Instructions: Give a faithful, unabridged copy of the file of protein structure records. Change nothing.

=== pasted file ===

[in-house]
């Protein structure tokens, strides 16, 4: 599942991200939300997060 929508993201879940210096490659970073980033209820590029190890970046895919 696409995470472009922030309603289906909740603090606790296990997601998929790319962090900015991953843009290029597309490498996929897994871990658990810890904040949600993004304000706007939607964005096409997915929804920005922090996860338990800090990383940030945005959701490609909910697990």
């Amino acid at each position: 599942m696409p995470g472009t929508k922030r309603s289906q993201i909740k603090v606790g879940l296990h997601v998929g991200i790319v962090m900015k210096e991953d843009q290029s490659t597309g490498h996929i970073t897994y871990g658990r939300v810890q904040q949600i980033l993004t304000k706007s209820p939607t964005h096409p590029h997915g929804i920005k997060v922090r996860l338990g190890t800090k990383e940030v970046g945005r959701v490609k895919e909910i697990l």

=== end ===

[in-house]
């Protein structure tokens, strides 16, 4: 599942991200939300997060 929508993201879940210096490659970073980033209820590029190890970046895919 696409995470472009922030309603289906909740603090606790296990997601998929790319962090900015991953843009290029597309490498996929897994871990658990810890904040949600993004304000706007939607964005096409997915929804920005922090996860338990800090990383940030945005959701490609909910697990």
């Amino acid at each position: 599942m696409p995470g472009t929508k922030r309603s289906q993201i909740k603090v606790g879940l296990h997601v998929g991200i790319v962090m900015k210096e991953d843009q290029s490659t597309g490498h996929i970073t897994y871990g658990r939300v810890q904040q949600i980033l993004t304000k706007s209820p939607t964005h096409p590029h997915g929804i920005k997060v922090r996860l338990g190890t800090k990383e940030v970046g945005r959701v490609k895919e909910i697990l």